Herman the German (the Friendship Cake) has left the smelly sourdough stage and entered the baked goods part of his life. The making of the cake was, um, interesting – to say the least. There are very few instructions. Just a list of ingredients that you need to add. They do not stir together very easily and look remarkably unappetising once you have got them to a semi dough like consistency. This is not a light and fluffy batter. If there was an urgent need for mortar in the building industry I am sure this would suffice and the buildings would stand for thousands of years.
The concoction needed serious manhandling to get it from bowl to pan. Herman wasn’t going without a fight. Then to make it look all the stranger the instructions told me to melt ¼ cup of butter and pour it over the top, followed by a sprinkling of ¼ cup of brown sugar.
This sounds terrible! Well it looked rather terrible too. But it did smell good. And it smelled even better cooking. The mixture contains two heaped teaspoons of cinnamon, and chopped apples, and raisins too, for good measure. These things make for luscious smells. Cooking improved my opinion of Herman by leaps and bounds.
Then I started getting annoyed. Cooking time was set at 45 minutes but you are told to check it at 35 minutes. At 50 minutes it was still wobbling like an unset jelly but the top was sufficiently browned. I covered it loosely with foil and hoped for the best. Part of me started being thankful that I had given out all three portions of the friendship part of the batter therefore I wouldn’t be able to make another one.
This went against John’s suggestion that we keep one of the portions for ourselves. I pointed out to him that I didn’t want to be making or eating the same cake every ten days for the rest of my life and that eventually even I would run out of friends to pass on batter to. Sooner rather than later if this cake isn’t any good!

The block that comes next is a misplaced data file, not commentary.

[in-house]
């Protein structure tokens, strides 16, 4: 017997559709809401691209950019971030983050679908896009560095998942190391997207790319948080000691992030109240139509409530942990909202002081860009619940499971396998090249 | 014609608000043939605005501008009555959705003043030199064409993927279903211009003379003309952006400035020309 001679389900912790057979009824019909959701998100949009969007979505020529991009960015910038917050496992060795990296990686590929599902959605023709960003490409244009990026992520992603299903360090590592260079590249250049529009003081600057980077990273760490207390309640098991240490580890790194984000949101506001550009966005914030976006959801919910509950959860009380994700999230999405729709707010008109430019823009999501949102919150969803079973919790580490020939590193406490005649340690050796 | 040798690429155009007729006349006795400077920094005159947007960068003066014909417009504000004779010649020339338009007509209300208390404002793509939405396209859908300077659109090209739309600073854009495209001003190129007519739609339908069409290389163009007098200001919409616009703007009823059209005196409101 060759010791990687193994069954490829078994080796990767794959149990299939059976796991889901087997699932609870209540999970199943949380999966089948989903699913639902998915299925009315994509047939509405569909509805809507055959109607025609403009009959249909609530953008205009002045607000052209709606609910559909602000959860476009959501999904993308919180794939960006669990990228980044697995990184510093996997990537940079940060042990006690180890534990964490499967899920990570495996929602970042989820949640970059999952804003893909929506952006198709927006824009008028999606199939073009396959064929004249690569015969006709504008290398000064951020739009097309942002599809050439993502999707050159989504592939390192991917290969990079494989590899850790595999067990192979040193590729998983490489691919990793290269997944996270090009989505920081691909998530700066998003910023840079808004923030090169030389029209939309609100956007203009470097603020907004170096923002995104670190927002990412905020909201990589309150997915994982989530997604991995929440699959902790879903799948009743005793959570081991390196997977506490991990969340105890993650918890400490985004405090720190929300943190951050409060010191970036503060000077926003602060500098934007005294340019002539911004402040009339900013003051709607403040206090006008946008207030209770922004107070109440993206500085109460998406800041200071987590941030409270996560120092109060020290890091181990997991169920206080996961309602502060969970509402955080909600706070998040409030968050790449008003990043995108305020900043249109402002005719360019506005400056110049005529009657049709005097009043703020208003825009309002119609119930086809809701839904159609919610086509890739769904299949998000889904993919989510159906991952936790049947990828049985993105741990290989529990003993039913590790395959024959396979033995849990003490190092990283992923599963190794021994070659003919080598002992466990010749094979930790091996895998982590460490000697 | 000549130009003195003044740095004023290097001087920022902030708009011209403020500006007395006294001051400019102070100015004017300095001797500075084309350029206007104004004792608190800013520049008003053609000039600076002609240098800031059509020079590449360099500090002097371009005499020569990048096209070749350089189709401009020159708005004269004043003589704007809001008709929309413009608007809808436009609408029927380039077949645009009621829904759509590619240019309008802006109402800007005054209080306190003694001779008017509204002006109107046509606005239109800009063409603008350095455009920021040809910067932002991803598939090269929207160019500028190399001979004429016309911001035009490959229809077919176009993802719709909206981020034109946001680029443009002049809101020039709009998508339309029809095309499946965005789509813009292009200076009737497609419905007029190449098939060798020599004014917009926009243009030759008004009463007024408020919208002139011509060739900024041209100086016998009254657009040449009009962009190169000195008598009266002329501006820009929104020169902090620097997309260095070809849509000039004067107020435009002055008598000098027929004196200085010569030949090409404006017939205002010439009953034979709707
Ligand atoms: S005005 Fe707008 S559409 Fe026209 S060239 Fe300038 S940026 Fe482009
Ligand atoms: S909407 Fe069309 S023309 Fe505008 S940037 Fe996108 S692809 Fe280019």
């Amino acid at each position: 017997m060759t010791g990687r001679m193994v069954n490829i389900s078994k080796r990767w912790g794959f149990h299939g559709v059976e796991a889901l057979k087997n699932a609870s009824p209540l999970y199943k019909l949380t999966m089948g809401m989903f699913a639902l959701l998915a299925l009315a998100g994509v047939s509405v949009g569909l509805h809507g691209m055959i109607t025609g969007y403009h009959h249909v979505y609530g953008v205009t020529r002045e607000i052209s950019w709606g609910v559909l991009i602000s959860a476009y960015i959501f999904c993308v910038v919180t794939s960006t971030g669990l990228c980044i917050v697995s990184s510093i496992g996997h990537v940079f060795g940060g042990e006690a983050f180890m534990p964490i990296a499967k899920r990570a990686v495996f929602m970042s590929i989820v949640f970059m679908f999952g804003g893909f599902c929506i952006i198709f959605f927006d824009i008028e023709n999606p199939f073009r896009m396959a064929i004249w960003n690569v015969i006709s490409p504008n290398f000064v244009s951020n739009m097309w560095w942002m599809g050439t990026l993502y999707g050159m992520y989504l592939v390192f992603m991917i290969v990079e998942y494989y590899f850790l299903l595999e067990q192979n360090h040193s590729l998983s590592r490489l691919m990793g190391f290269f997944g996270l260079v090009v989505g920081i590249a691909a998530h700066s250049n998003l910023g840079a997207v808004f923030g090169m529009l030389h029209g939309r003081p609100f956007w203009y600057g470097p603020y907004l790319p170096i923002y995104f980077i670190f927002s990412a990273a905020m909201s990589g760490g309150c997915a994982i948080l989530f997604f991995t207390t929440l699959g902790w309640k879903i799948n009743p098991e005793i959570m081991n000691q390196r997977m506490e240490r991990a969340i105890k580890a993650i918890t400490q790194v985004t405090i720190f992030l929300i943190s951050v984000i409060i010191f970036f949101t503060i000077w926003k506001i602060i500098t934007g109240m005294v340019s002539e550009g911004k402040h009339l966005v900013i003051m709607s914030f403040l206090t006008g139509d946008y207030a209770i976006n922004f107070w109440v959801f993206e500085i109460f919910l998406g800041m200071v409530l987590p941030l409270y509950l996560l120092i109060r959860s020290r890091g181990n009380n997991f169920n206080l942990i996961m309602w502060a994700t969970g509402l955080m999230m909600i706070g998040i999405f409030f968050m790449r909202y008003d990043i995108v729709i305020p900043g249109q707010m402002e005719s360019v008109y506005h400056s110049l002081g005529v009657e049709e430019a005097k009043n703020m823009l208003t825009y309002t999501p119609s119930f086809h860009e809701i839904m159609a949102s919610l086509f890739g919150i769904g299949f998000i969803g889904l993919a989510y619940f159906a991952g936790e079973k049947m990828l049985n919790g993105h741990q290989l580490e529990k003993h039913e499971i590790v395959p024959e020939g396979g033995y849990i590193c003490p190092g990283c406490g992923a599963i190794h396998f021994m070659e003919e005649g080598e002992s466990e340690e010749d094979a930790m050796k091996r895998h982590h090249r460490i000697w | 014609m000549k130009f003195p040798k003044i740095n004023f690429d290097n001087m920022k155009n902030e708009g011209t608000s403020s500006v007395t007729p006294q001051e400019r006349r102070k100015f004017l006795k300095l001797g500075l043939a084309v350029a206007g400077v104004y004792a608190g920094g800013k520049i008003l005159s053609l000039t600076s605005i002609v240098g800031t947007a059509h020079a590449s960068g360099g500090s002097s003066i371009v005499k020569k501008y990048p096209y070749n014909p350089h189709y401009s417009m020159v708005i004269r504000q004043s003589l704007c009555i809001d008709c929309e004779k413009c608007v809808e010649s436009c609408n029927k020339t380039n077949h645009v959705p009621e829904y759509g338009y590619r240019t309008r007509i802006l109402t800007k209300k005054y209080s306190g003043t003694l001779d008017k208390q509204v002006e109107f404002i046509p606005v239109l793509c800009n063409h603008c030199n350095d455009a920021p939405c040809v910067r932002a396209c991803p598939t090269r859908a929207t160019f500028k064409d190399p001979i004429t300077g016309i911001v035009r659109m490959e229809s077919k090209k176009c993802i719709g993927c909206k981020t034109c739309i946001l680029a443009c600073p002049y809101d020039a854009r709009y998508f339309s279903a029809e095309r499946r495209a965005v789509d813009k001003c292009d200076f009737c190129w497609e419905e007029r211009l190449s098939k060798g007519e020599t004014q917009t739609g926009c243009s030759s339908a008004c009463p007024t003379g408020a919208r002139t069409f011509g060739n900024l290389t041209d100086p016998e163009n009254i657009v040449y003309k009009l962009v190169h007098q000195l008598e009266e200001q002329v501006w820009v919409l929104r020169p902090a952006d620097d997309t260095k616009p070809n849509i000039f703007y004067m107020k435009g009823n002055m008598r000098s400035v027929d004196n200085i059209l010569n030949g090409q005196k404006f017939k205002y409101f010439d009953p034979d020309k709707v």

But, eventually, the cake cooked – almost. It fell a bit in the middle. Honestly, I had a school run and it had to come out the oven even if it wasn’t ready. There is only so much a person can do.
I waited for John to get home and we cut into it. It didn’t look too promising but in actual fact it is very nice. One of those cakes where you have a little slice to be polite but then have another little slice, and another, and another. It is still warm though. I cannot yet report on what it is like cold. It would be nice for dessert with ice cream in this nice warm stage. (John gallantly stepped up to the plate and had this for dessert and pronounced the ice cream/cake combo very good.)
So, in conclusion, it was worth making. It was worth keeping ‘Herman’ alive and bubbling for ten days to have the cake. But I wouldn’t do it again for a little while. If and when I did do it again I would bake it in a different pan. I used a 9”x9” baking tin which was plenty big enough for the batter but I think it may benefit from being a flatter, bigger cake that is cooked all the way through, even in the middle.
Maybe in a few week’s time when the cake has done the rounds of all the school mums and villagers it will make its way back to me again. I would make a few changes, tweak it a little. Then see what happened. It would be fun to try.